A photo of The Best Food Tasting Tours in Sweden.

wine tasting tours and winery visits

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Why Visit Sweden?

If you’re looking for a unique food and wine tasting holiday, then head to Sweden. When you think of Sweden, its’ breath-taking natural landscapes, magical Northern Lights, and progressive attitude are what springs to mind. Sweden also boasts a distinctive foodie culture that focuses on the abundance of local produce and a surprising, burgeoning winemaking industry. 

When it comes to alcoholic drinks, Sweden is synonymous with vodka and schnapps. It’s not a country that you associate with wine as the weather conditions are not conducive to winemaking. However, in recent years a small group of talented and tenacious wine makers in the south have been producing very interesting wines and working hard to place Sweden on the map as a wine-producing nation. Visit Sweden on a wine tasting holiday and discover this exciting, up-and-coming wine region for yourself.  

Sweden’s food culture centres on locally sourced produce. The country’s natural pantry produces Arctic berries, wild mushrooms, and edible plants; herring, salmon, and sought-after crayfish to name a few. It’s no surprise that the farm-to-table movement is extremely popular here. One foodie experience that embraces this concept is The Edible Country. A collaboration between Visit Sweden and four Michelin starred chefs, the Edible Country combines foraged ingredients with breath-taking natural scenery to create unforgettable outdoor cooking and al fresco dining experiences. Aside from a love of natural, organic food, the Swedes love coffee and fika - enjoying a coffee and sugary treat with friends - is a massive part of Swedish culture that we recommend you experience.  

Sweden is a nature lover’s paradise. It’s a country of vast lakes and impressive mountain ranges, deep forests and unspoilt islands offering an abundance of outdoor activities. When you’re not exploring the great outdoors, discover the country’s 15 UNESCO World Heritage sites, experience the bustling cosmopolitan cities and sample beer at one of the craft breweries that are popping up all over the country. 

Plan Your Visit

Best Known Grapes

Winemakers in Sweden are still searching for a grape variety that perfectly suits the specific Nordic terroir, where the short growing season produces fruit with high acidity. In the meantime, the hybrid varieties of Solaris (white wines) and Rondo (red wines) are the two key grapes currently used to make Swedish wine. 
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Best time to visit

The best time of year to visit Sweden is generally between May and September, when you can expect warmer temperatures and long, sunny days. Although, if you’re visiting Sweden to participate in snow-based activities then the winter months are the best time to go. Sweden's northerly position has a definite summer advantage in that temperatures are rarely extreme and regularly hit +20°C. Midsummer in Sweden is a national holiday, when everyone gathers with friends and family for a few days of eating and drinking, dancing, and singing! It’s a great time to be in Sweden. And if you plan to visit Sweden in August, be sure to attend a crayfish party – it’s an important tradition and plenty of fun. During winter, in central and southern regions average temperatures hover around 0°C. The further north you travel, the more severe the winters and above the Arctic Circle temperatures can drop to -30°C. If you visit during the colder months (September – March), you might catch the magical Northern Lights in northern Sweden.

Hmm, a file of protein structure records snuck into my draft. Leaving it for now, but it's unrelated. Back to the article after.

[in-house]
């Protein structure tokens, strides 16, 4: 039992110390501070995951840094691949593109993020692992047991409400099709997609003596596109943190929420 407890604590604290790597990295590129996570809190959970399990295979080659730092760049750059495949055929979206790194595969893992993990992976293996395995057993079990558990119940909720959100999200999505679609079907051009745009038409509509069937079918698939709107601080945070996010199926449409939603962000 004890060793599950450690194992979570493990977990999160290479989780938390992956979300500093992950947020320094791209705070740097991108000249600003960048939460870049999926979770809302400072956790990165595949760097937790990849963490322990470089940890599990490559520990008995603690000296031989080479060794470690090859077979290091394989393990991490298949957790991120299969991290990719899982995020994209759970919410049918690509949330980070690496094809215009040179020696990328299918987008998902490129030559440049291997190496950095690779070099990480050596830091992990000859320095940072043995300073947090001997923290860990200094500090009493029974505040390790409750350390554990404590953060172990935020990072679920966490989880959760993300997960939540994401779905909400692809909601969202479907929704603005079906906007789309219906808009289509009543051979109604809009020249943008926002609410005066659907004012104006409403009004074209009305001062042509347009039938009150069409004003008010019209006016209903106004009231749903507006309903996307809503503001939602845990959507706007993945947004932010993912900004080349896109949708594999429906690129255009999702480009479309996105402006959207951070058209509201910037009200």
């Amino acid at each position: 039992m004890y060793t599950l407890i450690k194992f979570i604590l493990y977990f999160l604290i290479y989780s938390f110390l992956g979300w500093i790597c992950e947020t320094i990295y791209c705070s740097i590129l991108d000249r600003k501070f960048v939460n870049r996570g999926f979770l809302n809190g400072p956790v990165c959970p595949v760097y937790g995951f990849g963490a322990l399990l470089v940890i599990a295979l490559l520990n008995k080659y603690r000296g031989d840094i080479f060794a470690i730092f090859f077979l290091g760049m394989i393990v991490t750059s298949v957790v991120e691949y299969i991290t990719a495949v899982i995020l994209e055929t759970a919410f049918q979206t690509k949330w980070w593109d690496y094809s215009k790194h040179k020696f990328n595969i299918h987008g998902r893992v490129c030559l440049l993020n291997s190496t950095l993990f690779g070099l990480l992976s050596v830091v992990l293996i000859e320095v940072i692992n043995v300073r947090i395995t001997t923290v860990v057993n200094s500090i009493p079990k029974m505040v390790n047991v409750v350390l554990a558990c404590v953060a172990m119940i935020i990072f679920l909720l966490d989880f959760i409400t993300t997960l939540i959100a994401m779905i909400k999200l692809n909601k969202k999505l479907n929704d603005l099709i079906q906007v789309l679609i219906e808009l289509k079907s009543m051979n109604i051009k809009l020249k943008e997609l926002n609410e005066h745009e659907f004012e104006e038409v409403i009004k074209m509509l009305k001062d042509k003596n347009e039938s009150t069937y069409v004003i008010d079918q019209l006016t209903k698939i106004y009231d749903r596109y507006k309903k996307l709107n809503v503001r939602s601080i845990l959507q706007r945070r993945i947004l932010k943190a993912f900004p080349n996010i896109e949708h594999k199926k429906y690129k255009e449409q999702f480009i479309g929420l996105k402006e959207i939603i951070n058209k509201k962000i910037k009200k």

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How long to stay

Any visit to Sweden should include a stop in Stockholm. There is plenty to do in this sophisticated city and a long weekend break will give you a teasing taster of Sweden’s enviable lifestyle and culture. We guarantee you will want to stay longer! If you can spare one week you will have time to island hop around the achingly beautiful Stockholm Archipelago, enjoy the great outdoors, and delve deeper in Sweden’s history and culture. In two weeks, you will have the opportunity to travel further, taking in the lush landscapes, exploring World Heritage Sites and sampling more of the distinctive cuisine. Gothenburg, Sweden’s vibrant second city, is well worth including in a two-week trip, for the Michelin starred dining and craft beer scene alone! In three weeks, you could journey to the ends of the country – to the far Arctic north or the southern wine-producing province of Skane.  
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How to get there

If you are arriving into Sweden by plane there are numerous airports to choose from. There are four airports within easy access of Stockholm - Arlanda being the main airport. In addition there is an international airport at Gothenburg and Copenhagen international airport is the gateway for Malmö and the South. Additional seasonal winter routes are also available into Luleå in Swedish Lapland and Sälen in Dalarna (Mid Sweden). If you’re travelling from the UK, you could take the Eurostar, connecting through The Netherlands, Germany, Denmark and into Sweden for a beautiful 48hour journey. Sweden’s domestic rail system is among the most environmentally friendly in the world. An efficient and extensive rail network can transport you from the temperate south to the wilds of the Arctic Circle in Swedish Lapland.
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